Integrating Ego and Self into the wholeness of who you are

Internal Family Systems


Understanding the Integration of Ego and Self

Today, we are going to talk a little bit more about ego and self and why only when they are together can you actually feel the totality of you.

We are taught, through our childhood and lifetime, that we are one: one person & one body. In a similarly way, we are expected to have one opinion about things, to know what we want, and to pursue one linear path to that obvious thing we want.

Unfortunately, that's not how our psyche works. Humans are creatures of ambivalence.

We rarely feel in just one way about most things. Even a slice of cake often brings up ambivalence: it's delicious, yet unhealthy. The ambivalence increases as the complexity of our decisions increases as well, especially when there is not a lot of clarity on "who we are" and "what we truly want" from life. This lack of clarity is often a widespread symptom of a disconnection, if not even estrangement, from our core and essence, which is referred to as "Self" in the Internal Family Systems model of the mind.

The Disconnection from Self

Without the self, several qualities of our life are lacking. There is this lingering feeling of disconnection, of not truly knowing what we want, of not feeling good in our skin that just accompanies us in this journey of our life.

It then becomes the norm to live from our Ego, a construct that we need in order to live our socially complex human lives. The Ego is nothing else than the different parts of our personality, each with its own wants and needs. A good example is a Planning part, taking care of planning things so that we feel in control of our present and future.

Living from Ego: Who’s in the Driver’s Seat?

What does it mean exactly to live from our ego while being disconnected from ourselves?

Here are a few questions that point in the right direction:

  • Who is in the driver’s seat?
  • Whose thoughts, emotions, and perceptions do you experience at any given time?
  • Which bigger vision are you following?

When we live from our ego, we often identify with different parts of ourselves.

Are we identified with the scary part? The sad part? Maybe with a little child who didn’t feel accepted or loved enough? These are just generic examples, but we have many parts, many fragments of our ego that we identify with throughout our life.

The Concept of Blending

Blending is a term used in the Internal Family Systems framework to describe when the whole of you is identifying with one specific part. When that happens, you only get a piece of the whole picture. The bigger picture gets completely lost because you’re thinking, feeling, and acting as that one part, taking one perspective only.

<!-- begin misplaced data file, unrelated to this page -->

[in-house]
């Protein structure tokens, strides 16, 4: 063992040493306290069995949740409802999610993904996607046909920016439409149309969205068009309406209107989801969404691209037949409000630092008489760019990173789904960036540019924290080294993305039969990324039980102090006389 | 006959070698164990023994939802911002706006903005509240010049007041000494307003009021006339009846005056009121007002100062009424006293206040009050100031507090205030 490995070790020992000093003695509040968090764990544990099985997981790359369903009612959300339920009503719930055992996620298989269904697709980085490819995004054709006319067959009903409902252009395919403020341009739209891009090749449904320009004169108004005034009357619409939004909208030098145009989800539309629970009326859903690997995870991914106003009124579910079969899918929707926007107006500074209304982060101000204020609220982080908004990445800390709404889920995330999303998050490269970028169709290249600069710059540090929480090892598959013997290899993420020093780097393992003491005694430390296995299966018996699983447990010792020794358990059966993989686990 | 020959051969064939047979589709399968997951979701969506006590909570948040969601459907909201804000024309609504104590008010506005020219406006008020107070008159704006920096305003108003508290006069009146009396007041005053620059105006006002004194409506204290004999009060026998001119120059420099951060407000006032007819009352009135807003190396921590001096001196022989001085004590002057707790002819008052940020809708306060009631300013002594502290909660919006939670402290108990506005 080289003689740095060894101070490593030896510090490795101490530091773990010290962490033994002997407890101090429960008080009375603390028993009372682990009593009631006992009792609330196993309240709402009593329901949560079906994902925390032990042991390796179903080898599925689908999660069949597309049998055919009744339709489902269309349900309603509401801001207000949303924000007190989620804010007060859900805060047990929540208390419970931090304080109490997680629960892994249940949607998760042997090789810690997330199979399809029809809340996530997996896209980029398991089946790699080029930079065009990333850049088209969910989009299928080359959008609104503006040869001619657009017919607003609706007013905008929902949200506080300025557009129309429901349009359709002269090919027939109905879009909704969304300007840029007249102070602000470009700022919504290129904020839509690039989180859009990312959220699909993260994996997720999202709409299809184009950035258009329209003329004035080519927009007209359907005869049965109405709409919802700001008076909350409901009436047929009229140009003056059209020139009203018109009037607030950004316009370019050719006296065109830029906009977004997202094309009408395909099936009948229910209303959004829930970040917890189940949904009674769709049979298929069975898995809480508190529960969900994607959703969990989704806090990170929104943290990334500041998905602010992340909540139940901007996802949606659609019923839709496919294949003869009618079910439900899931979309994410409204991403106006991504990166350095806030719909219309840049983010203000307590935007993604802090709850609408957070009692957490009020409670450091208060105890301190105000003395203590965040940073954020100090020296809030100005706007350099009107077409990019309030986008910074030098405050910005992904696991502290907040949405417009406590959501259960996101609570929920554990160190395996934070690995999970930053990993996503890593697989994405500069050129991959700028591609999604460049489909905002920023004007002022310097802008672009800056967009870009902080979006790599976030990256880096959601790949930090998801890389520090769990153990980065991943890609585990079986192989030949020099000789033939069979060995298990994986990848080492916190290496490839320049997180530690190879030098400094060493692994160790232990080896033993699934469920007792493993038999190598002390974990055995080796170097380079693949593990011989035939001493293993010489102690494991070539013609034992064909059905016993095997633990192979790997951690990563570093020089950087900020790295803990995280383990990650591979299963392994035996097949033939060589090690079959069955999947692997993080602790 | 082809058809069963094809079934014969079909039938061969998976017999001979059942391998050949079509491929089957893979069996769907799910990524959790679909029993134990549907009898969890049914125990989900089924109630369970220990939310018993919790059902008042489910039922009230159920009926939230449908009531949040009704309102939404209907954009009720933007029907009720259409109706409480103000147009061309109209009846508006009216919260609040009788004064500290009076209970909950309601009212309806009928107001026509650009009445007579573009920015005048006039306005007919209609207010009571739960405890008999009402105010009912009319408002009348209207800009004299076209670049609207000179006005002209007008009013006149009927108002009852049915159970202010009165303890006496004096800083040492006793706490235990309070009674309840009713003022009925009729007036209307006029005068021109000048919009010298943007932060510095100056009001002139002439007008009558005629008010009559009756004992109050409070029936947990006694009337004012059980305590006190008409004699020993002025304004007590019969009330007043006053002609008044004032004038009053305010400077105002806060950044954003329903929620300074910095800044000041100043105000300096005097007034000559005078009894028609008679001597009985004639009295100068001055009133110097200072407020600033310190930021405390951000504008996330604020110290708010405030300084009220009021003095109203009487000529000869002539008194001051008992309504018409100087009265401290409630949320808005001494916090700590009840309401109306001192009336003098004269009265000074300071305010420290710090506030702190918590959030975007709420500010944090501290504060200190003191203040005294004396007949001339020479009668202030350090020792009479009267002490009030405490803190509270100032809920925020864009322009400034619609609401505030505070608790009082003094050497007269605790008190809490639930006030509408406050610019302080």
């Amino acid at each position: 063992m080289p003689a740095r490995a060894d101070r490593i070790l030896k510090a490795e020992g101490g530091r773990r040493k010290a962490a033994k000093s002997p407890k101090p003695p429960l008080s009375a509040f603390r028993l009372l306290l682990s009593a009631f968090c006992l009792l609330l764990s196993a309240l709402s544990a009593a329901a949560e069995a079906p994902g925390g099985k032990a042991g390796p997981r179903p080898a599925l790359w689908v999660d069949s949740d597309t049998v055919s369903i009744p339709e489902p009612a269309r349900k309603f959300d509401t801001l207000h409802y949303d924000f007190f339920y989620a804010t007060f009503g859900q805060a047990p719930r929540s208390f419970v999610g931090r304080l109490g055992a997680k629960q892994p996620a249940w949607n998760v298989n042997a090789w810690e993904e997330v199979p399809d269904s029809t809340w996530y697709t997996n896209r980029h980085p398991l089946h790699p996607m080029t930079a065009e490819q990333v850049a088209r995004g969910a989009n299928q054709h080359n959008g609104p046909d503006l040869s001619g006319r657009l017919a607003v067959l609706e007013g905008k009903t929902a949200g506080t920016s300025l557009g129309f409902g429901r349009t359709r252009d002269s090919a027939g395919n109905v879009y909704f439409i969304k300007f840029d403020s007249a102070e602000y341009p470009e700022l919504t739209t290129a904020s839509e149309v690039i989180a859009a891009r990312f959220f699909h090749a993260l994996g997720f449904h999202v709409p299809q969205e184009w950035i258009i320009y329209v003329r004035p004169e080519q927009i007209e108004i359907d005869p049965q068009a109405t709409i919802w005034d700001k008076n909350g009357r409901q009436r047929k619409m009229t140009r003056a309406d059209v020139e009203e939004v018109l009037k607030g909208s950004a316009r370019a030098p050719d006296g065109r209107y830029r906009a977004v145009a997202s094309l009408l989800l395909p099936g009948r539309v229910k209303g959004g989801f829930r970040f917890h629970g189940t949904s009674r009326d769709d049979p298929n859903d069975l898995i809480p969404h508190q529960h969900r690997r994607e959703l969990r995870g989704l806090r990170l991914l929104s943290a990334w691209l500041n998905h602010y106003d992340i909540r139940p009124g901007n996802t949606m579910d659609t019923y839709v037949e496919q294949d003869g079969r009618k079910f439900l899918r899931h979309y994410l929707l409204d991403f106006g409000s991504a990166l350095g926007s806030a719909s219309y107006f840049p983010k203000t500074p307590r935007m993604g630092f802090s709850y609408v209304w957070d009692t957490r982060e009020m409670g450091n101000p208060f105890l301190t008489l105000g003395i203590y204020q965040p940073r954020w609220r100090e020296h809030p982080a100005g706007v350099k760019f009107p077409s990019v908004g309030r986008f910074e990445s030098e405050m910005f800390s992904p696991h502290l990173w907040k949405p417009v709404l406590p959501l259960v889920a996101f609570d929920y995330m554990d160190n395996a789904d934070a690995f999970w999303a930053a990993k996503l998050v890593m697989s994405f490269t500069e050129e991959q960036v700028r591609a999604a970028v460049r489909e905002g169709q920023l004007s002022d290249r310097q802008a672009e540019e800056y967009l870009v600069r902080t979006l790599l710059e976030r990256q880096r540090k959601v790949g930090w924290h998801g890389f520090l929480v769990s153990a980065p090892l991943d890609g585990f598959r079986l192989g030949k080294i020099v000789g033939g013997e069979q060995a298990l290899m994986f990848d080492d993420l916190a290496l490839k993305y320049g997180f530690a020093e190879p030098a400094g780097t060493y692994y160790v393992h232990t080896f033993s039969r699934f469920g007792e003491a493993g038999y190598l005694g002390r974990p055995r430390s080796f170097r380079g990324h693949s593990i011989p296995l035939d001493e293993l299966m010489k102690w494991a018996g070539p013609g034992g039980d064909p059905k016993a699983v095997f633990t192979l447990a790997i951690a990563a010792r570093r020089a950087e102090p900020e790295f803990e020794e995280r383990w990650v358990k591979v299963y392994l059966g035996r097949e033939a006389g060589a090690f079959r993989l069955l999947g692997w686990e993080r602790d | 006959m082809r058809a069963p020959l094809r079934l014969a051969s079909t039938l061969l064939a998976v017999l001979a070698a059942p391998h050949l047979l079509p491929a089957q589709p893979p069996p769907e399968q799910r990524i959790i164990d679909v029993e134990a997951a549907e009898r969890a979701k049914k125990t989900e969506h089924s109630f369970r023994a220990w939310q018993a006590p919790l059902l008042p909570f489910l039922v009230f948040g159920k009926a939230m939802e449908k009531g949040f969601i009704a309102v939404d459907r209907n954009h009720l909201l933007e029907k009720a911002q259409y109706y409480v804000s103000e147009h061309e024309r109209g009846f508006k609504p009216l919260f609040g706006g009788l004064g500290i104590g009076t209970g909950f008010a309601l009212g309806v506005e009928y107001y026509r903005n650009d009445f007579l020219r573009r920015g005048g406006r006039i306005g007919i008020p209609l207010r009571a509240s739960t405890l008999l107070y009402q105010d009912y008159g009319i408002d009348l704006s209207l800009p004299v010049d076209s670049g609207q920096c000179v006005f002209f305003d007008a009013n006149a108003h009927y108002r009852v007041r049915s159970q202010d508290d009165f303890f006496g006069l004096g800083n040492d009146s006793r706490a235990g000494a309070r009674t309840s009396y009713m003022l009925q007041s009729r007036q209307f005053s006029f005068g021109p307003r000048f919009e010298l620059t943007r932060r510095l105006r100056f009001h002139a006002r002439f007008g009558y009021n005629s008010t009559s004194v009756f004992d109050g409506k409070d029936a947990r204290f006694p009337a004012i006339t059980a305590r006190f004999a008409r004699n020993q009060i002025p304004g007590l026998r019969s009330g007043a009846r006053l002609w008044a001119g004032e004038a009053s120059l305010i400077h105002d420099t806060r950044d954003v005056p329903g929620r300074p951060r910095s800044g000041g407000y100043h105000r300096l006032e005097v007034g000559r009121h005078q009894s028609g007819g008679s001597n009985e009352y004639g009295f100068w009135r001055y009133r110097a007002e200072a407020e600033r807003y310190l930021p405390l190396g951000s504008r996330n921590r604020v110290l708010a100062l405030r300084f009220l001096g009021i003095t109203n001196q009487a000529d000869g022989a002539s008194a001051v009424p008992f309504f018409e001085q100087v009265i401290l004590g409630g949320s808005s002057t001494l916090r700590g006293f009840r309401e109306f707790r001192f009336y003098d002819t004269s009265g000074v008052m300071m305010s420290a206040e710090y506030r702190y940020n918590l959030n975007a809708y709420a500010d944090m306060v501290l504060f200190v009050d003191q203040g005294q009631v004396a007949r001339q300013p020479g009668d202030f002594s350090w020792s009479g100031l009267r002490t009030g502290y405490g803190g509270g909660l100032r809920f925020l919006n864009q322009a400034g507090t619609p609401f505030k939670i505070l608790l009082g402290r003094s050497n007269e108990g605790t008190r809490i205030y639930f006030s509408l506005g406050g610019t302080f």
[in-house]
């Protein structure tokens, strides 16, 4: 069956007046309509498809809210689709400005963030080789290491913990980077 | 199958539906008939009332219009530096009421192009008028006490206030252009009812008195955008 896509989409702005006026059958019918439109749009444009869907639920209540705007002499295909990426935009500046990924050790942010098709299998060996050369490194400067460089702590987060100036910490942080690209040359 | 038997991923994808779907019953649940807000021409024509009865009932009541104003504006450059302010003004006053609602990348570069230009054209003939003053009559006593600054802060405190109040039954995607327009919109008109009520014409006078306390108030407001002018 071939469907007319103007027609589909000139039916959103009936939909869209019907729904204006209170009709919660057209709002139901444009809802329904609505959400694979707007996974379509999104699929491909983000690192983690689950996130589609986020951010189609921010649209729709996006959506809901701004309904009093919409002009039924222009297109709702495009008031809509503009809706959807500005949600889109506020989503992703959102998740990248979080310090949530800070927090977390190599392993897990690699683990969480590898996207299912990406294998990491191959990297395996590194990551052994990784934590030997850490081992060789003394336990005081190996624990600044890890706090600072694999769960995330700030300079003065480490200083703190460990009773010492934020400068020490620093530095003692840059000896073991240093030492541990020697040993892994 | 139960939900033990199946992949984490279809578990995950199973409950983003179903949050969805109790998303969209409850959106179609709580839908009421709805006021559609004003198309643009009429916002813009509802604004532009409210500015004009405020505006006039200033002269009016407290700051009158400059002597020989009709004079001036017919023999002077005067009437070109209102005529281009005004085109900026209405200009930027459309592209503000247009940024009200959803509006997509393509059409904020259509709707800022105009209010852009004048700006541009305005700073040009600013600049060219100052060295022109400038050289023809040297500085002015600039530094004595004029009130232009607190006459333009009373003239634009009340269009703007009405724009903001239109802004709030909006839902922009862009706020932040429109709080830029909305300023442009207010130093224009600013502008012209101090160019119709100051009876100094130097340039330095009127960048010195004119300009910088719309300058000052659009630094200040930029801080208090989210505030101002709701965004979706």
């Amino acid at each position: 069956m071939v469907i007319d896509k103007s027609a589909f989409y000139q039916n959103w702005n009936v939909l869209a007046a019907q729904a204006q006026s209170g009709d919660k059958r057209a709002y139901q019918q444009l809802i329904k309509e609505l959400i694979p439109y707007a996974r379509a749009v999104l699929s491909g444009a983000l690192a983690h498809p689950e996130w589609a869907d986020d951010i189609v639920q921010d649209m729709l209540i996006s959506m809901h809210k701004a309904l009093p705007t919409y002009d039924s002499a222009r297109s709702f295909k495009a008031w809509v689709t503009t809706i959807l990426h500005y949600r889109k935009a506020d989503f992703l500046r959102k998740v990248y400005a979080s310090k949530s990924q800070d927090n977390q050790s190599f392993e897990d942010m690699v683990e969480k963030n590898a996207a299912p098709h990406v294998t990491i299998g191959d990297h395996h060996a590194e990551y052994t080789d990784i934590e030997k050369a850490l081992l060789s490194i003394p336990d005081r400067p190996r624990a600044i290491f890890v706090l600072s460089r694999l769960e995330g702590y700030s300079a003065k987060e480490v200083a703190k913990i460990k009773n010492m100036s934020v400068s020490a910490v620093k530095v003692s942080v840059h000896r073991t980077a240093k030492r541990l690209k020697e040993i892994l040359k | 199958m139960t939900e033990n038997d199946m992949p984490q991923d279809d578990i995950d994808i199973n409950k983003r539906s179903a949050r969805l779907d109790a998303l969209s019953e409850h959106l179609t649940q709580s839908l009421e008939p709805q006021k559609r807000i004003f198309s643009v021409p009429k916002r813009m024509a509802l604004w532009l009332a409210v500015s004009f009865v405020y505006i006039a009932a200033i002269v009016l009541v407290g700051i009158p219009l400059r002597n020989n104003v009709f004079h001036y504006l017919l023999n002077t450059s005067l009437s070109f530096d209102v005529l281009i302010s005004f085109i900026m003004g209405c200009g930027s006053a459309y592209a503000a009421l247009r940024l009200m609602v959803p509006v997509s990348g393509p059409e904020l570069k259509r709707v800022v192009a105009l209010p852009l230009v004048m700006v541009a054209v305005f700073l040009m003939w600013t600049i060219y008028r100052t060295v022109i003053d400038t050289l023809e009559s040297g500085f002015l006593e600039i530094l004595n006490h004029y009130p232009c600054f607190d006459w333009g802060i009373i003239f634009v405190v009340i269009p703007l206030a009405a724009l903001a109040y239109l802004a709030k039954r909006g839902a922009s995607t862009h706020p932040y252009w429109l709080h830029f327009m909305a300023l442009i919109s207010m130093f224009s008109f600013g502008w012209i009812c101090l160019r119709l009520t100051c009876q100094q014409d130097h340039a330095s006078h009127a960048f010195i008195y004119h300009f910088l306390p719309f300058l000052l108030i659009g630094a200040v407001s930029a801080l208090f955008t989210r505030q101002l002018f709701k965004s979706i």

The Inner Critic

A common part we often blend with is the inner critic. This happens really often. We get caught in a continuous flow of statements and a list of things we’re not doing well enough, worries about the future, and rumination about the past.

"It’s not about getting rid of the ego. It’s about reconnecting to the self, which is not this abstract thing a lot of people talk about."

Reconnecting to the Self

The Armchair of Consciousness

Picture an armchair at the very center of your being. This armchair, the seat of your consciousness, can have only one dominant part. Whoever is sitting on this armchair controls your thoughts, beliefs, emotions, and actions, leading to the results you see in your life.

If your inner critic is sitting on this armchair most of the time, you’re going to live from a place of uncertainty, self-doubt, and never enough scarcity.

Observing from Higher Ground

Imagine you’re observing everything from higher ground.

This is the easiest way to connect to yourself. When you observe things from a place of curiosity, you’re not completely blended with one part only. You can evaluate thoughts, emotions, and behaviors, understanding where they come from.

Qualities of the Self

Check which qualities you are feeling consciously in your mind and physically in your body. When you feel calm, compassion, curiosity, courage, creativity, connection, confidence, and clarity, then you are embodying the qualities of self.

"Only when you can look at this part of you who feels not enough, and you can look at it with curiosity and compassion, can you truly lead a wholesome life."


The totality of you is your self, which is needed to lead and bring clarity, and your ego, which is needed to function in any possible circumstance. Only when they are together and work together can there be a wholesome you—a you who feels whole, free, at peace, and capable of achieving everything you want in life.

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